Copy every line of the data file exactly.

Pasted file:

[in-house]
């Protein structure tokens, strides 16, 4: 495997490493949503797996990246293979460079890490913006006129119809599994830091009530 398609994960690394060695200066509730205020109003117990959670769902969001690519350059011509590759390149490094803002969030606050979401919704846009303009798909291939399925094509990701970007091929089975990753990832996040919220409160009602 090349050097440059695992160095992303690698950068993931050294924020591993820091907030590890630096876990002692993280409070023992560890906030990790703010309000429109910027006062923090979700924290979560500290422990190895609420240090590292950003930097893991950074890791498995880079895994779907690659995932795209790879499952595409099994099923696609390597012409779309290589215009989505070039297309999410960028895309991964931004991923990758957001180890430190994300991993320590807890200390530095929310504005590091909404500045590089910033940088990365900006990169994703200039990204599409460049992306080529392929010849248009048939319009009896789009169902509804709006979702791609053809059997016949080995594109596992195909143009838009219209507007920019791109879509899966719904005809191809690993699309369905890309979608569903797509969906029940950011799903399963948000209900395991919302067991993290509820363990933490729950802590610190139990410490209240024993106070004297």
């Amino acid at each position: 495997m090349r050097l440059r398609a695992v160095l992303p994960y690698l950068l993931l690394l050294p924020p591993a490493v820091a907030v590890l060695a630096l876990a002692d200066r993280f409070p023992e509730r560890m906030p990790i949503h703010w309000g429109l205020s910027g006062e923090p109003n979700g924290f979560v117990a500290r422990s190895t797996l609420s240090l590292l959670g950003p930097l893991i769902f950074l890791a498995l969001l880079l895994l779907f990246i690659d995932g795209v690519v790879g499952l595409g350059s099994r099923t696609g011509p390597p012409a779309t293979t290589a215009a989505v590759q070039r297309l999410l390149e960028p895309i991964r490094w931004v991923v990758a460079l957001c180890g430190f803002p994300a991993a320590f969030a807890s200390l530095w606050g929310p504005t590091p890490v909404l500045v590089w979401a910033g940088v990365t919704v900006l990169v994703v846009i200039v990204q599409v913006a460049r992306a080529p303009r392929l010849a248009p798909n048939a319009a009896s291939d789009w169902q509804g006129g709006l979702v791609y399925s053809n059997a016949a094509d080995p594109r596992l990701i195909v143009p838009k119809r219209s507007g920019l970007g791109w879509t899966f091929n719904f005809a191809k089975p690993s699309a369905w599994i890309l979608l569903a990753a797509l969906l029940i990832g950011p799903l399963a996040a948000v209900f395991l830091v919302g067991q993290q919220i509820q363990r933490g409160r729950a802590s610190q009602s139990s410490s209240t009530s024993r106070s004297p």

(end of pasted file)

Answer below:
[in-house]
């Protein structure tokens, strides 16, 4: 495997490493949503797996990246293979460079890490913006006129119809599994830091009530 398609994960690394060695200066509730205020109003117990959670769902969001690519350059011509590759390149490094803002969030606050979401919704846009303009798909291939399925094509990701970007091929089975990753990832996040919220409160009602 090349050097440059695992160095992303690698950068993931050294924020591993820091907030590890630096876990002692993280409070023992560890906030990790703010309000429109910027006062923090979700924290979560500290422990190895609420240090590292950003930097893991950074890791498995880079895994779907690659995932795209790879499952595409099994099923696609390597012409779309290589215009989505070039297309999410960028895309991964931004991923990758957001180890430190994300991993320590807890200390530095929310504005590091909404500045590089910033940088990365900006990169994703200039990204599409460049992306080529392929010849248009048939319009009896789009169902509804709006979702791609053809059997016949080995594109596992195909143009838009219209507007920019791109879509899966719904005809191809690993699309369905890309979608569903797509969906029940950011799903399963948000209900395991919302067991993290509820363990933490729950802590610190139990410490209240024993106070004297």
């Amino acid at each position: 495997m090349r050097l440059r398609a695992v160095l992303p994960y690698l950068l993931l690394l050294p924020p591993a490493v820091a907030v590890l060695a630096l876990a002692d200066r993280f409070p023992e509730r560890m906030p990790i949503h703010w309000g429109l205020s910027g006062e923090p109003n979700g924290f979560v117990a500290r422990s190895t797996l609420s240090l590292l959670g950003p930097l893991i769902f950074l890791a498995l969001l880079l895994l779907f990246i690659d995932g795209v690519v790879g499952l595409g350059s099994r099923t696609g011509p390597p012409a779309t293979t290589a215009a989505v590759q070039r297309l999410l390149e960028p895309i991964r490094w931004v991923v990758a460079l957001c180890g430190f803002p994300a991993a320590f969030a807890s200390l530095w606050g929310p504005t590091p890490v909404l500045v590089w979401a910033g940088v990365t919704v900006l990169v994703v846009i200039v990204q599409v913006a460049r992306a080529p303009r392929l010849a248009p798909n048939a319009a009896s291939d789009w169902q509804g006129g709006l979702v791609y399925s053809n059997a016949a094509d080995p594109r596992l990701i195909v143009p838009k119809r219209s507007g920019l970007g791109w879509t899966f091929n719904f005809a191809k089975p690993s699309a369905w599994i890309l979608l569903a990753a797509l969906l029940i990832g950011p799903l399963a996040a948000v209900f395991l830091v919302g067991q993290q919220i509820q363990r933490g409160r729950a802590s610190q009602s139990s410490s209240t009530s024993r106070s004297p």